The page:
Judges have issued momentous decisions in climate-focused lawsuits in recent months, but state and local governments have a long way to go in their efforts to hold BP Plc, Exxon Mobil Corp., and others liable for the impacts of global temperature rise.
A federal appeals court last week delivered two key procedural wins for California cities and counties, allowing them to advance claims against Big Oil for its role in climate change. A court across the country cleared the path for a similar case from the city of Baltimore earlier this year.
The lawsuits are part of a nationwide campaign by state and local governments to tap oil company coffers to deal with impacts like floods, sea-level rise, and damage to roads and stormwater infrastructure. Fossil fuel use is the primary driver of climate change.
The diverse set of cases started years ago, and some are finally moving ahead in local courts. The Ninth Circuit rulings were crucial to plaintiffs, but lawyers and scholars say the biggest legal tests are still to come.
“This is definitely a big win for the localities who have brought these suits,” said Karen Sokol, an environmental law and torts professor at Loyola University in New Orleans. “But they still face significant hurdles just on the merits of the state law claims.”
Next Stop: Supreme Court?
Oil companies have already asked the U.S. Supreme Court to stop the cases in their tracks.
After an appeals court in March allowed Baltimore to pursue its climate claims in Maryland state court, energy industry lawyers asked the nation’s highest court to intervene. The petition is still pending.
The defendants haven’t said whether they plan to take the same route to challenge the recent California rulings. Chevron Corp. spokesman Sean Comey said the company is “evaluating our options.”
Phil Goldberg, special counsel to the industry-aligned Manufacturers’ Accountability Project, maintained that the Supreme Court should take the opportunity to resolve the legal questions before all sides sink more resources into litigation.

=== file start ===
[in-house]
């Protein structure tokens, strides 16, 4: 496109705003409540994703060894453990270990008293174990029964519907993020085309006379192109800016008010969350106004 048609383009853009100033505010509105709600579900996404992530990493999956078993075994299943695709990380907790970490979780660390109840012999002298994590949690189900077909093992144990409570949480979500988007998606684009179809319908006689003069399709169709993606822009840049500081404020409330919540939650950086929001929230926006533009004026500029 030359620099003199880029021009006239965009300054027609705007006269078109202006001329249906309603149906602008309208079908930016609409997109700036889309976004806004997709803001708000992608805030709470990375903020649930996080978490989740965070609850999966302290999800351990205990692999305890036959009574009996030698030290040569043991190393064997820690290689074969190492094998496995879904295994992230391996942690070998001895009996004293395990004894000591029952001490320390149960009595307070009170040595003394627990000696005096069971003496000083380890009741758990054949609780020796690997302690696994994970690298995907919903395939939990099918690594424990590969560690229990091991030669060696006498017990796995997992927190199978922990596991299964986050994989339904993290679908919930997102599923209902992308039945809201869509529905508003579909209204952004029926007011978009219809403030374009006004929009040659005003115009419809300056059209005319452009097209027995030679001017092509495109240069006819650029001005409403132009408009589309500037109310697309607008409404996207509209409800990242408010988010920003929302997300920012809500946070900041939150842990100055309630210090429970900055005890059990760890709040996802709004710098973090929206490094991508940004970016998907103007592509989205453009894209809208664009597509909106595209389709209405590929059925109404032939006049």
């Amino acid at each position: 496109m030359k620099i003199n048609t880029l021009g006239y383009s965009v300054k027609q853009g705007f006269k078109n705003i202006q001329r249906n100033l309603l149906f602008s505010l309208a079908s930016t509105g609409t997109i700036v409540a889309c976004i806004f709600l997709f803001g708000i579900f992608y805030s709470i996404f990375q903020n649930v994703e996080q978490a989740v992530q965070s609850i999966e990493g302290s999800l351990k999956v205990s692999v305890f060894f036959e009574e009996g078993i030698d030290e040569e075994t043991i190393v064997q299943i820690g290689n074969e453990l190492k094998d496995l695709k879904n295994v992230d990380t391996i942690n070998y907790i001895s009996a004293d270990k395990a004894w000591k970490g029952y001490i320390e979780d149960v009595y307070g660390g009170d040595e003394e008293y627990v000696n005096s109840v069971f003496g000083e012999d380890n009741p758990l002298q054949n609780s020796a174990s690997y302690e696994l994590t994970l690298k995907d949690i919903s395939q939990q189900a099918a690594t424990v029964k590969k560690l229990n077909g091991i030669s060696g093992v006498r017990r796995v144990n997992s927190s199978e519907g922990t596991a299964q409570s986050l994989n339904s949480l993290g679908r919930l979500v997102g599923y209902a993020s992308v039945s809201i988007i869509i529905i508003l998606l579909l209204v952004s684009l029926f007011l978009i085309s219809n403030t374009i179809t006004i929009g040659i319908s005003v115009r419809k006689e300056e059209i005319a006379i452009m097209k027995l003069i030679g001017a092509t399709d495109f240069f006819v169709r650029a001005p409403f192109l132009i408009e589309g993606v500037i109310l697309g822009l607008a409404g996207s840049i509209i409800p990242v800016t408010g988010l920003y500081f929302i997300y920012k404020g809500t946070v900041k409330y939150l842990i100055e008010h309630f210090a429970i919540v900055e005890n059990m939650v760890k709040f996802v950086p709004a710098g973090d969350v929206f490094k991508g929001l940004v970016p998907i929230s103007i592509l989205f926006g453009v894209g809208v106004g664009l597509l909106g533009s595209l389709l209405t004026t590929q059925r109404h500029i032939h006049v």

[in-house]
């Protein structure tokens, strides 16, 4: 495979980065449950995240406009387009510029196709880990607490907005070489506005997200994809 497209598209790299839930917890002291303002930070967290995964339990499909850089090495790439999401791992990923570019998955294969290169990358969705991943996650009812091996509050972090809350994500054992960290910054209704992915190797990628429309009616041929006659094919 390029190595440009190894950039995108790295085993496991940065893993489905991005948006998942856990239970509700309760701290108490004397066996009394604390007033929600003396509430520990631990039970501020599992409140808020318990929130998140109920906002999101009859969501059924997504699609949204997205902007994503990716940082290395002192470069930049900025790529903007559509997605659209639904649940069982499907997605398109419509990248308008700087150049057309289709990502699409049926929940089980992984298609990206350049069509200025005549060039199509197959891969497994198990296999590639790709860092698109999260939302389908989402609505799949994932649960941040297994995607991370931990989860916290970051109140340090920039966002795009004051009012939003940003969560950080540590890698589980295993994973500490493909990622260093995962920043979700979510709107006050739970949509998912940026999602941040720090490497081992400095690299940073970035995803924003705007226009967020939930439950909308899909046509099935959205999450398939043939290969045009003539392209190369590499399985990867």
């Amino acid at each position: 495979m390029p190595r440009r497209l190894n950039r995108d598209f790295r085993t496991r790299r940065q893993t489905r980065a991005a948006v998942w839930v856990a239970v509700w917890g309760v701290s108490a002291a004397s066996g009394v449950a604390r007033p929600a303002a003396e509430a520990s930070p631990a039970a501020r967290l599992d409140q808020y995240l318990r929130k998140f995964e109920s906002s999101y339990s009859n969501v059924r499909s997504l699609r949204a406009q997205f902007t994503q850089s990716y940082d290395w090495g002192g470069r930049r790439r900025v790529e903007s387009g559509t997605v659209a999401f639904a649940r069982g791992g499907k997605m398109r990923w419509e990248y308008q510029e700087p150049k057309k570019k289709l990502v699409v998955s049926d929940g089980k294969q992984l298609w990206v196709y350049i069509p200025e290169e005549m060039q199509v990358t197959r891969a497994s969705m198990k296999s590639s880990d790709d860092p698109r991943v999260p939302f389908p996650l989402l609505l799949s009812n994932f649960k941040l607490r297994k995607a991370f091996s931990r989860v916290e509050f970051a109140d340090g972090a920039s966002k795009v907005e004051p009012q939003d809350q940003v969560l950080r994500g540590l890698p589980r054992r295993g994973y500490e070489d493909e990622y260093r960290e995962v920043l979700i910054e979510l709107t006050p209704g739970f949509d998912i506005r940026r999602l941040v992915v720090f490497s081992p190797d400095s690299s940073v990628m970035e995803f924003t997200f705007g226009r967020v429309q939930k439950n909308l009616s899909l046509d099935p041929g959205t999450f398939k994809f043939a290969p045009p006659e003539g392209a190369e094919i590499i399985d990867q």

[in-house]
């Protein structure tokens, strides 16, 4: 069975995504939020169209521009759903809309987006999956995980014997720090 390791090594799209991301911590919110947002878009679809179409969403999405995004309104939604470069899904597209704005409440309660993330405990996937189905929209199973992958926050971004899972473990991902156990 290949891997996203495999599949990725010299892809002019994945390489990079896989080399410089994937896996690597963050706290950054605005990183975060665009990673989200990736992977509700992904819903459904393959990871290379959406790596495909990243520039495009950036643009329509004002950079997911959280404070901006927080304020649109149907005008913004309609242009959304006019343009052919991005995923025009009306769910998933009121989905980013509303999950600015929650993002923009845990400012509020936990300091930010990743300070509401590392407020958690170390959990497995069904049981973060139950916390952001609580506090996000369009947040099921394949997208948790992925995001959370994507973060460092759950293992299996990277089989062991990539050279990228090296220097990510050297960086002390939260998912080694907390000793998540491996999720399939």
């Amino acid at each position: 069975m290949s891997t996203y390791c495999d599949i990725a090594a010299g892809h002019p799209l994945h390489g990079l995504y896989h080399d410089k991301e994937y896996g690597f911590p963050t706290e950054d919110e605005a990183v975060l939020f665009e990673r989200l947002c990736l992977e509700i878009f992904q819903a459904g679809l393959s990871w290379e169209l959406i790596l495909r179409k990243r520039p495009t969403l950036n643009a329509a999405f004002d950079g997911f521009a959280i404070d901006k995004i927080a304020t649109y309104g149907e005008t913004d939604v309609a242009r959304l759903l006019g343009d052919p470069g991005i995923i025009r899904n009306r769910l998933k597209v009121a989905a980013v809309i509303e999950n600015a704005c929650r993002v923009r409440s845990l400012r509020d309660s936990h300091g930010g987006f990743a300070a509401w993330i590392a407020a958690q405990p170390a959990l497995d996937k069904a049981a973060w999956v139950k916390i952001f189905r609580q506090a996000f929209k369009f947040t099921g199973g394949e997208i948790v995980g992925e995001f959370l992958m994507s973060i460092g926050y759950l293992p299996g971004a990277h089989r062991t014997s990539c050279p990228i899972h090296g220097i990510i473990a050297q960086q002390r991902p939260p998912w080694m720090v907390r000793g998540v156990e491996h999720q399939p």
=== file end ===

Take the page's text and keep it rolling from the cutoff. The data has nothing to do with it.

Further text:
But the justices rebuffed previous industry pleas to halt climate cases in earlier stages, and they’re unlikely to have a change of heart this time around, Case Western Reserve University law professor Jonathan H. Adler said.
He noted that the Ninth Circuit rulings focused on narrow procedural questions and came from a unanimous, conservative-leaning panel: two judges appointed by Republican presidents and one appointed by a Democrat.
“It would be different if you had a very liberal Ninth Circuit panel,” Adler said. “We’ve seen the Ninth Circuit get slapped around for that. This isn’t that.”
Here’s where state and local government climate cases now stand:
Oakland, San Francisco
One of last week’s dual opinions from the U.S. Court of Appeals for the Ninth Circuit revived claims from San Francisco and Oakland that a federal district court had previously scrapped.
U.S. District Judge William Alsup agreed with industry lawyers that the cities’ allegations that oil companies created a public nuisance under California law by producing and marketing fossil fuels actually fell under federal common law, and were beyond the court’s jurisdiction.
The Ninth Circuit rejected the conclusion. But oil companies have additional arguments for keeping the climate cases out of state court, and the litigation now goes back to the federal district court for further proceedings.